For nearly a year there were serious discussions regarding a merger between Sanford Health (headquartered in Sioux Falls) and M Health Fairview (Fairview Health Services + University of Minnesota Physicians). Both organizations envisioned disrupting Twin Cities and Minnesota healthcare, they touted cost efficiencies, additional medical research, the ability to offer “world class” healthcare to Minnesotans, and larger profits for more and better facilities. But shortly after the announcement, the planned disruption backfires.

Then, the merger it suddenly went poof. Why?

The idea itself didn’t sit well with Minnesota healthcare, governmental, labor, citizens, and University of Minnesota leaders. U of M Hospitals, owned by FHS, would be led by out-of-state Sanford should the merger succeed. The U of M sought $1 billion from the State of Minnesota to buy itself back so it would not be controlled by an organization based in Sioux Falls. Some disputed where the profits would end up. Others were worried that “world class” healthcare was down the list of priorities.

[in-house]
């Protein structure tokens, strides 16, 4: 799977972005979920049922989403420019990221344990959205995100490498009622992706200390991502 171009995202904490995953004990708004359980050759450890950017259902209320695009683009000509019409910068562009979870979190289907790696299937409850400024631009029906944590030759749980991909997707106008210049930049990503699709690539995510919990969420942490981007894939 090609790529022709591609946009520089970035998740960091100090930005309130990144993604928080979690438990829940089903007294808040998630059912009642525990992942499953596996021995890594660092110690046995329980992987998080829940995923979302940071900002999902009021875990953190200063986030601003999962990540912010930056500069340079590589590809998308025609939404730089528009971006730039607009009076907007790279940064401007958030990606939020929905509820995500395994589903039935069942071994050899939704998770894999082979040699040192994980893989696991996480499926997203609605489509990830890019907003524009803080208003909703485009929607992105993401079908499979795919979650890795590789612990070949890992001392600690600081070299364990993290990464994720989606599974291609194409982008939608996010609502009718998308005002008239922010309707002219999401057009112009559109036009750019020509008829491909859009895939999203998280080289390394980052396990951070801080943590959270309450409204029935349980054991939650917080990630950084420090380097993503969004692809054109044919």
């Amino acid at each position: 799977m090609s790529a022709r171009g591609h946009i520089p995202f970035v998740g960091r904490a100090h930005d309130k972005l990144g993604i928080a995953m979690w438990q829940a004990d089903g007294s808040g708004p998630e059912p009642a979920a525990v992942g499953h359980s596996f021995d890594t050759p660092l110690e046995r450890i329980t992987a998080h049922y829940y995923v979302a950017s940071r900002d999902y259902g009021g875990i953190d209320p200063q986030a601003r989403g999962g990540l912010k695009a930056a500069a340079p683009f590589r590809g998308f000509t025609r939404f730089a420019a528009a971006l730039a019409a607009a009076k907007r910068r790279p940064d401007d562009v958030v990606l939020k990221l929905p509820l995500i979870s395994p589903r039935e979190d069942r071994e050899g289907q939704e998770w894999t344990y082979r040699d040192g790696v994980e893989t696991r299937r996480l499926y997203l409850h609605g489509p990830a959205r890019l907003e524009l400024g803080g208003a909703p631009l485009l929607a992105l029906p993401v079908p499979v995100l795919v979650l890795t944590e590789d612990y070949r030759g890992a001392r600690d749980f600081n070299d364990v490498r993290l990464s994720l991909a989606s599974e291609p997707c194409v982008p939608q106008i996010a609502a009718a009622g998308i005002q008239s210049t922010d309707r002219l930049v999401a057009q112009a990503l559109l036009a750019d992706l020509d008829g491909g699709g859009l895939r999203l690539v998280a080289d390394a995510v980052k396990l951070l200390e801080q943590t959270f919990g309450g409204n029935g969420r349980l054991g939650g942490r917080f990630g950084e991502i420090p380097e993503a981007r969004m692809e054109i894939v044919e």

Many factors, but one underlying issue: no shared values

Potentially losing control of U of M Hospitals to Sanford (from Sioux Falls) was unthinkable to Minnesotans. The two brands had very different values. When the brands’ values are mismatched disruption just doesn’t work, and can actually backfire.

Consequences for brands

And that is what happened this summer when the two sides called off the merger. Since Sanford has a small footprint in the Twin Cities and throughout Minnesota, it’s brand was largely untarnished in its primary marketing area.

On the other hand, the Fairview brand took a beating. There had been legislative inquiries. Meetings were held throughout Minnesota at which many decried the merger. The state attorney general expressed concerns about it. One consultant wondered aloud about Fairview’s ability to properly fund the University of Minnesota medical school.

Disruption is a necessary strategy in today’s business world. However, disruption only works when a brand matches its values with those of its customers. And when disruption doesn’t work, it backfires.